docker run -it --rm --link mypostgres:postgres iitdbgroup/cs425 psql -h postgres -U postgres -d cs425
This time psql will ask your for the postgres user's password. This is the one you setup when creating the container (
A GUI client for administrating a postgres database. Also useful for editing SQL code:
Third party clients
For instance, SQuirreL SQL (http://squirrel-sql.sourceforge.net/) is a popular 3rd party client written in Java that supports multiple DBMS, pgcli (https://www.pgcli.com/) is an enhanced version of psql written in python.
Interactive SQL notebooks with Jupyter
Some example notebooks are in the repository under
example-notebook. The class notebooks will be stored under
classnotebook-2017-Fall. Jupyter notebooks are interactive python environments that the user accesses through a web interface that allow code and documentation to be interleaved. Sessions can be stored as
.ipynb files. You can use a docker image
iitdbgroup/sql-notebook that we provide to run a jupyter notebook server that is available through a browser on your local machine at http://127.0.0.1:8888/tree?. Run the following command from the folder containing the notebook files (
.ipynb) or any parent folder of this folder. This will create a docker virtual network called
mynbnetwork and create two containers - one running postgres (
notebpostgres) and a second one running the notebook server (
mynotebook). For convenience you can use the scripts
docker run --user root --rm --name=mynotebook -v "$(pwd)":/home/jovyan/ -p 0.0.0.0:8888:8888/tcp --link mypostgres:postgres -d iitdbgroup/sql-notebook start-notebook.sh --NotebookApp.token=''
- Postgres official webpage: https://www.postgresql.org/
Online Postgres documentation: https://www.postgresql.org/docs/9.6/static/index.html
Postgres docu as a PDF: https://www.postgresql.org/files/documentation/pdf/9.6/postgresql-9.6-US.pdf
Programming Language APIs
How to connect to postgres programmatically from various languages. There is a list of interfaces at https://www.postgresql.org/download/products/2-drivers-and-interfaces/. Below are the direct links for common languages.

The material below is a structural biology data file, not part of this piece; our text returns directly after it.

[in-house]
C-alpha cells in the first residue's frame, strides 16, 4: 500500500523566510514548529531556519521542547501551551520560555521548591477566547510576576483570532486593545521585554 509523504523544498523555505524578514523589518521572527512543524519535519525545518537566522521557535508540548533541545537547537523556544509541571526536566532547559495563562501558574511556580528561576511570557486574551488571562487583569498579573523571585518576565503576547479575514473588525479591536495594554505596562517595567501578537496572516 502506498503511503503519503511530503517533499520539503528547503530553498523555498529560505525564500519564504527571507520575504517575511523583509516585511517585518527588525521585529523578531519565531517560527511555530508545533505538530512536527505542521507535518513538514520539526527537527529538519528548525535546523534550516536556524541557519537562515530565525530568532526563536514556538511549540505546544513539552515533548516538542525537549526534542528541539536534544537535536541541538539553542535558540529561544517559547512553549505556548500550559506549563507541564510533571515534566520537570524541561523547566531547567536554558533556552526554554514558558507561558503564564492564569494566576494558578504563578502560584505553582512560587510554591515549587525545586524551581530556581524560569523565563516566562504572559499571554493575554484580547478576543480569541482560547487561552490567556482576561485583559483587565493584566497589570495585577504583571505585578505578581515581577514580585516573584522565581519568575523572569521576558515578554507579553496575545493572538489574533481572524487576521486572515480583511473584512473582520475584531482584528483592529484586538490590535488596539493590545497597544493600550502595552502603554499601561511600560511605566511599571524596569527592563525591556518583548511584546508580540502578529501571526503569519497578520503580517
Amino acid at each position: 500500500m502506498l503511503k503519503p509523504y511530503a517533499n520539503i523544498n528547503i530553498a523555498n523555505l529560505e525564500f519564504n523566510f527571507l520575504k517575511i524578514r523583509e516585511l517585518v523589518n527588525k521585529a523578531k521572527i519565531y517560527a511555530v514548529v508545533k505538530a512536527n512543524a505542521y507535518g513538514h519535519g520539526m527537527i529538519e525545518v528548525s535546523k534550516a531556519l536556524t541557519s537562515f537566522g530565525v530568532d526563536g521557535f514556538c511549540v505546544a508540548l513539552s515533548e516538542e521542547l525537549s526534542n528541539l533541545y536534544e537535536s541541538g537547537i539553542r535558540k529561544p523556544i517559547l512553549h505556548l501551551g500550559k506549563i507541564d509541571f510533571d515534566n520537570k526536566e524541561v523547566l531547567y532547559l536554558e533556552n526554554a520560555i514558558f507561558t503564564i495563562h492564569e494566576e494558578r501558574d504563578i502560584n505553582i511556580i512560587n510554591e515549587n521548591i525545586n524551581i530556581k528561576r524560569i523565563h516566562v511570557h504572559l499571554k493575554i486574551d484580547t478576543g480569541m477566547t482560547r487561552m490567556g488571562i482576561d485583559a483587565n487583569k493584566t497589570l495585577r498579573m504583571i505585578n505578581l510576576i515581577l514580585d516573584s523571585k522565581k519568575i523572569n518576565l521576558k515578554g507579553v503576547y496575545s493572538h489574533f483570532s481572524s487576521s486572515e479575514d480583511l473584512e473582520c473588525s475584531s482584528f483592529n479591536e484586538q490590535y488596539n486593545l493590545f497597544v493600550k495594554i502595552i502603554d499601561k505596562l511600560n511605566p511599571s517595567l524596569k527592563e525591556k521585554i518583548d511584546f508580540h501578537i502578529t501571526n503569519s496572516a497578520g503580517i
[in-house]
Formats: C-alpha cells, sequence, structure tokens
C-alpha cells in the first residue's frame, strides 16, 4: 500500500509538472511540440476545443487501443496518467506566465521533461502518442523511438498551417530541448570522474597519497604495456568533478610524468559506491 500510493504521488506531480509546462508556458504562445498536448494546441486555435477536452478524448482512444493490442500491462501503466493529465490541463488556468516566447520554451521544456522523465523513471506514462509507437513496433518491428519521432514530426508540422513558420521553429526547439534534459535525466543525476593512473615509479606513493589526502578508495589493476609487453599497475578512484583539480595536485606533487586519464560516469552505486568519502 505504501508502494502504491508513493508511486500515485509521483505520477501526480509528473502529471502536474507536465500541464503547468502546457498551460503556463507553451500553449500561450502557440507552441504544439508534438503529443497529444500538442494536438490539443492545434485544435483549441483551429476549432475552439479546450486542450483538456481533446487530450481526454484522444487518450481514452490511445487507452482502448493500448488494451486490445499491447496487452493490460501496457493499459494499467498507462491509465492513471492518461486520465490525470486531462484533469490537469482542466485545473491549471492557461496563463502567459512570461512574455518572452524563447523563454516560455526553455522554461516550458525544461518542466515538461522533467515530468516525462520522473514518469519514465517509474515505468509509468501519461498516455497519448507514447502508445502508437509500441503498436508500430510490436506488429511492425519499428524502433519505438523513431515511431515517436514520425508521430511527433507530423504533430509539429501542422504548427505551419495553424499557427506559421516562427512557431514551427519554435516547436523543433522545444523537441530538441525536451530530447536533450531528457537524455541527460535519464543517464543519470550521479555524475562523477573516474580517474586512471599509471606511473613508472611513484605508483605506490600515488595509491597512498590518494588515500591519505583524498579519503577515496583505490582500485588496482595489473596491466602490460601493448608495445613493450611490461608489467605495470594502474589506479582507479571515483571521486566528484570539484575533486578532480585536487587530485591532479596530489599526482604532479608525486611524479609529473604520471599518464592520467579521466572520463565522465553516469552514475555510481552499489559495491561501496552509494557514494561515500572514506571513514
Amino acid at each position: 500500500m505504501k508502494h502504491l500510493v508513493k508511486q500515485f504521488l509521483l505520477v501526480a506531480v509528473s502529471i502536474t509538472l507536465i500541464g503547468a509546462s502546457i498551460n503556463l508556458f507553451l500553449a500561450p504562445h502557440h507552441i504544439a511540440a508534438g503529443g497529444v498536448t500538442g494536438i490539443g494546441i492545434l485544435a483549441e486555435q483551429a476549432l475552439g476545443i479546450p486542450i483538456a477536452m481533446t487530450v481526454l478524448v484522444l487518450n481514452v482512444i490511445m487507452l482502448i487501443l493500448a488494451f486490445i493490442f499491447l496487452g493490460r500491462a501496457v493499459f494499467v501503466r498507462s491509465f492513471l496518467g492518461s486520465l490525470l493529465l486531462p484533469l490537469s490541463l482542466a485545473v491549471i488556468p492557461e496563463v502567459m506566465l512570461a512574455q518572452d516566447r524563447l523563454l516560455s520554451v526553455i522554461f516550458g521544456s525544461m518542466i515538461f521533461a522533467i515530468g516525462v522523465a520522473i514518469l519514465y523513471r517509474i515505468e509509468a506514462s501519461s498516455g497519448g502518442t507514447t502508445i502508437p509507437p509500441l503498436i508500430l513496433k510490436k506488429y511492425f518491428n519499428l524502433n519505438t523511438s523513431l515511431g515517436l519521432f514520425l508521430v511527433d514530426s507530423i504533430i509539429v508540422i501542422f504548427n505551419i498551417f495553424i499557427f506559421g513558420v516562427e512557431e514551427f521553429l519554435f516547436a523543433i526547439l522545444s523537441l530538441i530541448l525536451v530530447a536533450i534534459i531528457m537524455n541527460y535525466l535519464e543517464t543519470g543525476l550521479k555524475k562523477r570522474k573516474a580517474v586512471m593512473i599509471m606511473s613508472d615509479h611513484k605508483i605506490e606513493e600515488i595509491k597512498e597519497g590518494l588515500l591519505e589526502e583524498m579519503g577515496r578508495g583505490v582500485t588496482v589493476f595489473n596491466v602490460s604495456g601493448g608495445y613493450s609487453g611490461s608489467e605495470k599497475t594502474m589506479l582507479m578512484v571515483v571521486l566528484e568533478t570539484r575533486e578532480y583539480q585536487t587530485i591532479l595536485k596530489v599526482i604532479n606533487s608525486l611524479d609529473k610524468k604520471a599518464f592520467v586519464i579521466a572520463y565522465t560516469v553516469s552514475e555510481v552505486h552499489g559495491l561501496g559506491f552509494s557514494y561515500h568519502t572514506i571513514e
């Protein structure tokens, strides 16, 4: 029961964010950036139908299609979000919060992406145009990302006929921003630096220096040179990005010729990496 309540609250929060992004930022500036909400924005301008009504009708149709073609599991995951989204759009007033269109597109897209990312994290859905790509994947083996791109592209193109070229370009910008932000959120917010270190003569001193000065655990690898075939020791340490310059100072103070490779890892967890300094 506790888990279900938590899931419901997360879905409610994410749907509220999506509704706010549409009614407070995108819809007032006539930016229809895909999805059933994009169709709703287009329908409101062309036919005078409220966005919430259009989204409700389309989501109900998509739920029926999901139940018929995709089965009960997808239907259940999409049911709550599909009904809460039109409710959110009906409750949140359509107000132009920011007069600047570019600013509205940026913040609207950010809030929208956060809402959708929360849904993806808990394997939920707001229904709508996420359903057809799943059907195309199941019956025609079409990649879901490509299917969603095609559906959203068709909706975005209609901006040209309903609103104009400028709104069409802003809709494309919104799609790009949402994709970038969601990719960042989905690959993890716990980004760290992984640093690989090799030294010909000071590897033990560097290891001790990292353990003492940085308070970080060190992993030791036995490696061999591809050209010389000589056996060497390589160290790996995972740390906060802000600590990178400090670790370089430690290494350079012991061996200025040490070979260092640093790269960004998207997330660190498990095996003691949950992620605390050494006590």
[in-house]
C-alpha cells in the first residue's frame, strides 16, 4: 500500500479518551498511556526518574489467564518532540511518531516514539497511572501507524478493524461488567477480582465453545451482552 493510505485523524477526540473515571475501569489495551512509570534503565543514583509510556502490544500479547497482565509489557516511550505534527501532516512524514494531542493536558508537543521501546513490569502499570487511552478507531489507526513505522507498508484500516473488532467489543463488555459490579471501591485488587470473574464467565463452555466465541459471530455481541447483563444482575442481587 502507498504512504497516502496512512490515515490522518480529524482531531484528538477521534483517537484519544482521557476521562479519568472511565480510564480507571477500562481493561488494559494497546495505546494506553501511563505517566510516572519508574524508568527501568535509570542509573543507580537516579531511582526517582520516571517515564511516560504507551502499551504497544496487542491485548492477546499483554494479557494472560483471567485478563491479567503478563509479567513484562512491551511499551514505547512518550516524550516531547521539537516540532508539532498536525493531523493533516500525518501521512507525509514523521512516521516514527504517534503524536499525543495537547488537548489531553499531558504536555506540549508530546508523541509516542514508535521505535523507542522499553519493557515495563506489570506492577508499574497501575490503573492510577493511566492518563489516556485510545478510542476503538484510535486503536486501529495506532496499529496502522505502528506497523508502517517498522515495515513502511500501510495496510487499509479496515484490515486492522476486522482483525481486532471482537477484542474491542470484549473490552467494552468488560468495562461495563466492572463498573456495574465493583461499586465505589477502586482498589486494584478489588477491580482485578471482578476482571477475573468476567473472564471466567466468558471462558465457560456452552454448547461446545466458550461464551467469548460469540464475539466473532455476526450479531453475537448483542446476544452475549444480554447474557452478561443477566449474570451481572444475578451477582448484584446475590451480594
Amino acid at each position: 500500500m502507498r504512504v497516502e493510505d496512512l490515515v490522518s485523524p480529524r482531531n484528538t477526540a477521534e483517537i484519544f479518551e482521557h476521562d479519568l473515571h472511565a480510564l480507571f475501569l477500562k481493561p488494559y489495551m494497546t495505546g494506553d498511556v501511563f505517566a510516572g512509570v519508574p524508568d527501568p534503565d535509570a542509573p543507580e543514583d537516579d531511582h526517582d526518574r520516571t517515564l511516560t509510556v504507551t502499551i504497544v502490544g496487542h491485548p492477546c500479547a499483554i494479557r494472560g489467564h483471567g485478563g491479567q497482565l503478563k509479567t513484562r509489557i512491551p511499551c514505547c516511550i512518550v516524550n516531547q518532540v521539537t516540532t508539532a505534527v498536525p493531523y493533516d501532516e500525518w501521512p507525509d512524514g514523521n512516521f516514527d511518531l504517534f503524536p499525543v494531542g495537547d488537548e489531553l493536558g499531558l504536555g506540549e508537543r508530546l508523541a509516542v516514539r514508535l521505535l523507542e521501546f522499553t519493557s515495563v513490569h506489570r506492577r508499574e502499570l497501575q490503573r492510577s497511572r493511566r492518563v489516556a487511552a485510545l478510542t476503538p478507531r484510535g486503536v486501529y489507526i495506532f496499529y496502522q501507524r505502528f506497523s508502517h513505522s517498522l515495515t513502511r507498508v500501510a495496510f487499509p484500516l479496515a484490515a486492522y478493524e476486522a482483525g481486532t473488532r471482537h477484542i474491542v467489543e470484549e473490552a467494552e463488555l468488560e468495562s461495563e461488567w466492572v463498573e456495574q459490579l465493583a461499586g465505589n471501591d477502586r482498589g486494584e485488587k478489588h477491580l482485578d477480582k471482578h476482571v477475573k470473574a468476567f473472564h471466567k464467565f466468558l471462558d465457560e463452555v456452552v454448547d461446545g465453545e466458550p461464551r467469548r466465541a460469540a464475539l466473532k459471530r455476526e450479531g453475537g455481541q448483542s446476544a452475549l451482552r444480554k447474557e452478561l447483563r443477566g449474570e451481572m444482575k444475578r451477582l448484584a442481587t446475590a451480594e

- Java: https://jdbc.postgresql.org/
- C: libpq is part of Postgres
- C++: http://pqxx.org/development/libpqxx/
- ODBC: https://www.postgresql.org/ftp/odbc/versions/
- Python: http://www.psycopg.org/psycopg/
Docker is a virtualization system that enables images (think of them as virtual machine images) to be run as containers (think of them as VMs, but more lightweight).
Docker Hub (https://hub.docker.com/)is a public repository of images. Per default
docker pullwill pull images from this repository.
Docker Tutorial: https://docs.docker.com/get-started/
Git is a distributed version control system. You locally have a copy of a repository that you can sync with one or more remotes. Remotes are typically hosted git repositories on sites like www.github.com, www.bitbucket.org, and www.gitlab.com. Version control systems allow you to keep track of multiple versions of your data. The most common use case for such systems is managing source code. Good introductions and helpful links related to git are:
- Official Git Documentation: http://git-scm.com/documentation
- Gitmagic: http://www-cs-students.stanford.edu/~blynn/gitmagic/book.pdf
- Extensive list of GUIs for git: https://git-scm.com/downloads/guis
In a nutshell a typical workflow with git consists of:
1) Clone repos: Cloning a remote repository created a local copy of this repository on your machine. You typically only do this once.
2) Do Work: Modify the files in the repository, create new files, test, ...
3) Create a Commit: A commit is esstentially a snapshot of the content of your repository. In git, commits are not automatially synced with remotes. That is, unless you sync them by (step 4), the commit only exists locally on your machine.
4) Sync with Remote: Once you want to make your commits accessible to other users of the remote repository, you would sync you local copy with the remote one. Normally, this consists of two steps: 1) fetch commits from the remote that you do not have locally and merge them with your commits (by running
git pull origin master) and 2) send your local commits to the remote to make them available to other users (by running
git push origin master). Jump to step 2